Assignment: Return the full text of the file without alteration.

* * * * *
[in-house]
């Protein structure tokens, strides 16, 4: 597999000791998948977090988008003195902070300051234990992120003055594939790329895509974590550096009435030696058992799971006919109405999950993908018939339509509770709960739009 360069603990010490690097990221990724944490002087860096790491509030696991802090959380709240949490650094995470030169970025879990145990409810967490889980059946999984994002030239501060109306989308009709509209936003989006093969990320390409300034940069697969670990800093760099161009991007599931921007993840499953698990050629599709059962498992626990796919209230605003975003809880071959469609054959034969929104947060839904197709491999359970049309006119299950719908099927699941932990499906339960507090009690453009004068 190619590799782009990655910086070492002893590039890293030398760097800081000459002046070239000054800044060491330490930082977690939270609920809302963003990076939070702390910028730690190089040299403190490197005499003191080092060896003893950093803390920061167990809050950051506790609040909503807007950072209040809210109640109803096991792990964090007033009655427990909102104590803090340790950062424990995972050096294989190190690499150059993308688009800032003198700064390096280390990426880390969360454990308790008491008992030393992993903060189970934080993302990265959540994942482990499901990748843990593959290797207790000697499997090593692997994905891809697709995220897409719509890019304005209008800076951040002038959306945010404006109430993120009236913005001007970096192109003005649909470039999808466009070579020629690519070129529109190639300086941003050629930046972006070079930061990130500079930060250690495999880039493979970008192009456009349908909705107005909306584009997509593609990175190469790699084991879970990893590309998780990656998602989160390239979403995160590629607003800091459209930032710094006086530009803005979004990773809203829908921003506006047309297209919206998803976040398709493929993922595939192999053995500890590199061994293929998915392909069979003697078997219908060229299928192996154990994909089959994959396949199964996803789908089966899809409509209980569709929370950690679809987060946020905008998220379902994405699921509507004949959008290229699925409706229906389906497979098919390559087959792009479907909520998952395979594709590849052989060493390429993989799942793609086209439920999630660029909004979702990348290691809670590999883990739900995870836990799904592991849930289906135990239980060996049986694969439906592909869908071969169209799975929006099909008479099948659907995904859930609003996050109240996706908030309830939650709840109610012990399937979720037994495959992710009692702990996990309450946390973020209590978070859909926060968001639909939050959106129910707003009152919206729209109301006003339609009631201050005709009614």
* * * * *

[in-house]
């Protein structure tokens, strides 16, 4: 597999000791998948977090988008003195902070300051234990992120003055594939790329895509974590550096009435030696058992799971006919109405999950993908018939339509509770709960739009 360069603990010490690097990221990724944490002087860096790491509030696991802090959380709240949490650094995470030169970025879990145990409810967490889980059946999984994002030239501060109306989308009709509209936003989006093969990320390409300034940069697969670990800093760099161009991007599931921007993840499953698990050629599709059962498992626990796919209230605003975003809880071959469609054959034969929104947060839904197709491999359970049309006119299950719908099927699941932990499906339960507090009690453009004068 190619590799782009990655910086070492002893590039890293030398760097800081000459002046070239000054800044060491330490930082977690939270609920809302963003990076939070702390910028730690190089040299403190490197005499003191080092060896003893950093803390920061167990809050950051506790609040909503807007950072209040809210109640109803096991792990964090007033009655427990909102104590803090340790950062424990995972050096294989190190690499150059993308688009800032003198700064390096280390990426880390969360454990308790008491008992030393992993903060189970934080993302990265959540994942482990499901990748843990593959290797207790000697499997090593692997994905891809697709995220897409719509890019304005209008800076951040002038959306945010404006109430993120009236913005001007970096192109003005649909470039999808466009070579020629690519070129529109190639300086941003050629930046972006070079930061990130500079930060250690495999880039493979970008192009456009349908909705107005909306584009997509593609990175190469790699084991879970990893590309998780990656998602989160390239979403995160590629607003800091459209930032710094006086530009803005979004990773809203829908921003506006047309297209919206998803976040398709493929993922595939192999053995500890590199061994293929998915392909069979003697078997219908060229299928192996154990994909089959994959396949199964996803789908089966899809409509209980569709929370950690679809987060946020905008998220379902994405699921509507004949959008290229699925409706229906389906497979098919390559087959792009479907909520998952395979594709590849052989060493390429993989799942793609086209439920999630660029909004979702990348290691809670590999883990739900995870836990799904592991849930289906135990239980060996049986694969439906592909869908071969169209799975929006099909008479099948659907995904859930609003996050109240996706908030309830939650709840109610012990399937979720037994495959992710009692702990996990309450946390973020209590978070859909926060968001639909939050959106129910707003009152919206729209109301006003339609009631201050005709009614």